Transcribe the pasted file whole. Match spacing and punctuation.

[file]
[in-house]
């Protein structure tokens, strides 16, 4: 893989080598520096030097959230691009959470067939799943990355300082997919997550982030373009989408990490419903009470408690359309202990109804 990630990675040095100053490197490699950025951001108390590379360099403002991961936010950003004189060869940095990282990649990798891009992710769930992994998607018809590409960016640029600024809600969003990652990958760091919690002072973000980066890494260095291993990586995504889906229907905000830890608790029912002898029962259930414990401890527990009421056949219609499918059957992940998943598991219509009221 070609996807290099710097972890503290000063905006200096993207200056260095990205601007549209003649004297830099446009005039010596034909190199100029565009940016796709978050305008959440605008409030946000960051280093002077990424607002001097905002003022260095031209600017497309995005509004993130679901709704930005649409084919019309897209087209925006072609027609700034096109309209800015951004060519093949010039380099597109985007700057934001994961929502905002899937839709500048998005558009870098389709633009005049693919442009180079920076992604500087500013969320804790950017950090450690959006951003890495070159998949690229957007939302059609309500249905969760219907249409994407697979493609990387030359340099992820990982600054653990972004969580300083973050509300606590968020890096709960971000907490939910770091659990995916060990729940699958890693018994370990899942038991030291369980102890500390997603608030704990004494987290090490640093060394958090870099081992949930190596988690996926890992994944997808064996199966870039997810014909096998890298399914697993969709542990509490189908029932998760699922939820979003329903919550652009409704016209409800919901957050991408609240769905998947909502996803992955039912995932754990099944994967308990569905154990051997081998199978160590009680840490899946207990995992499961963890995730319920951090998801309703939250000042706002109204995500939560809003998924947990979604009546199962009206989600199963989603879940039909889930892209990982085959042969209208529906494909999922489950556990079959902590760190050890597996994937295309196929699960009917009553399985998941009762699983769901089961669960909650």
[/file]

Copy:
[in-house]
């Protein structure tokens, strides 16, 4: 893989080598520096030097959230691009959470067939799943990355300082997919997550982030373009989408990490419903009470408690359309202990109804 990630990675040095100053490197490699950025951001108390590379360099403002991961936010950003004189060869940095990282990649990798891009992710769930992994998607018809590409960016640029600024809600969003990652990958760091919690002072973000980066890494260095291993990586995504889906229907905000830890608790029912002898029962259930414990401890527990009421056949219609499918059957992940998943598991219509009221 070609996807290099710097972890503290000063905006200096993207200056260095990205601007549209003649004297830099446009005039010596034909190199100029565009940016796709978050305008959440605008409030946000960051280093002077990424607002001097905002003022260095031209600017497309995005509004993130679901709704930005649409084919019309897209087209925006072609027609700034096109309209800015951004060519093949010039380099597109985007700057934001994961929502905002899937839709500048998005558009870098389709633009005049693919442009180079920076992604500087500013969320804790950017950090450690959006951003890495070159998949690229957007939302059609309500249905969760219907249409994407697979493609990387030359340099992820990982600054653990972004969580300083973050509300606590968020890096709960971000907490939910770091659990995916060990729940699958890693018994370990899942038991030291369980102890500390997603608030704990004494987290090490640093060394958090870099081992949930190596988690996926890992994944997808064996199966870039997810014909096998890298399914697993969709542990509490189908029932998760699922939820979003329903919550652009409704016209409800919901957050991408609240769905998947909502996803992955039912995932754990099944994967308990569905154990051997081998199978160590009680840490899946207990995992499961963890995730319920951090998801309703939250000042706002109204995500939560809003998924947990979604009546199962009206989600199963989603879940039909889930892209990982085959042969209208529906494909999922489950556990079959902590760190050890597996994937295309196929699960009917009553399985998941009762699983769901089961669960909650």